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James Essegbey

This is the first comprehensive description of Tutrugbu(Nyangbo- nyb ), a Ghana Togo Mountain( gtm ) language of the Kwa family. It is based on a documentary corpus of different genre of linguistic and cultural practices gathered during periods of immersion fieldwork. Tutrugbu speakers are almost all bilingual in Ewe, another Kwa language. The book presents innovative analyses of phenomena like Advanced Tongue Root and labial vowel harmony, noun classes, topological relational verbs, the two classes of adpositions, obligatory complement verbs, multi-verbs in a single clause, and information structure. This grammar is unparalleled in including a characterization of culturally defined activity types and their associated speech formulae and routine strategies. It should appeal to linguists interested in African languages, language documentation and typology.

La langue berbère au Maghreb médiéval

Textes, contextes, analyses

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Mohamed Meouak

La langue berbère au Maghreb médiéval constitue un nouvel apport aux études historiques et linguistiques dans la mesure où de nombreux matériaux sur la langue berbère font l’objet d’une monographie spécifique. Plusieurs faits de langue sont reliés par une trame précise et ils sont réunis afin de mettre en relief les indices textuels puisés dans diverses sources écrites en arabe et en berbère. Dans les quatre parties du livre, il est tour à tour question des apports de la documentation narrative, de la littérature hagiographique et des textes ibadites ainsi que de l’importance des contacts entre le berbère et les langues africaines à travers la littérature narrative et l’épigraphie islamique. Ce livre a été conçu comme un essai documentaire mais également afin d’attirer l’attention des chercheurs sur la présence relativement bien documentée de la langue berbère dans les textes produits en milieu arabo-musulman du Moyen Âge à l’époque moderne.

La langue berbère au Maghreb médiéval is a new contribution to the historical and linguistic studies in that many materials on the Berber language are the subject of a specific monograph. Several facts of language are connected by an accurate frame and are gathered to highlight textual clues collected from various sources written in Arabic and Berber. The four parts of the book treat contributions of narrative documentation, hagiographical literature and Ibadi texts and the importance of contacts between Berber and African languages through the narrative literature and Islamic epigraphy. This book was conceived as a documentary essay, but also to attract the attention of researchers on the relatively well-documented presence of the Berber language in the texts produced in Arab-Muslim environment from the Middle Ages to Modern era.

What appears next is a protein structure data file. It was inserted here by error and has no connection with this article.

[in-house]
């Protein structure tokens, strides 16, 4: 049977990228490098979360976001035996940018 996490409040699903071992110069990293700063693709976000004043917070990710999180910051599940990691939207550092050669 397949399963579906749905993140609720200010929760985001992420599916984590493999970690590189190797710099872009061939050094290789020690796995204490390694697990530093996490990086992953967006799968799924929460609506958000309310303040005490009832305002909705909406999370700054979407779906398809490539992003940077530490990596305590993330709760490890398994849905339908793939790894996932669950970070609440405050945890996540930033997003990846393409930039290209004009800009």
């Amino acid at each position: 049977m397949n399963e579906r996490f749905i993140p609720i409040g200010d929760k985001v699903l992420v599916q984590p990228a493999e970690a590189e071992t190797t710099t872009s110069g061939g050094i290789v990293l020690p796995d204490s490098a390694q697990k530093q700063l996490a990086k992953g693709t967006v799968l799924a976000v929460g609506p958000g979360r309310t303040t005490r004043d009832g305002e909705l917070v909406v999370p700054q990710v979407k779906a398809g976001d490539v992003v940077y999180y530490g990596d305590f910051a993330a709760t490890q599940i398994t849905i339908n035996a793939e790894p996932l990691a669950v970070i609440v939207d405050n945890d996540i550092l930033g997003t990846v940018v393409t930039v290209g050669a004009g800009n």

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Edited by Kai Kresse

Sheikh al-Amin Mazrui wrote his essays of this Guidance ( Uwongozi) collection in Mombasa between 1930 and 1932, providing social critique and moral guidance to Kenya’s coastal Muslims during a period of their decline during British colonial rule. The essays were initially published as a series of double-sided pamphlets called Sahifa (The Page), the first Swahili Islamic newspaper. Inspired by contemporary debates of Pan-Islam and Islamic modernism, and with a critical eye on British colonialism, this leading East African modernist takes issue with his peers, in a sharply critical and yet often humorous tone. Al-Amin Mazrui was the first to publish Islamic educational prose and social commentary in Swahili. This bi-lingual edition makes fascinating reading for specialists and general readers.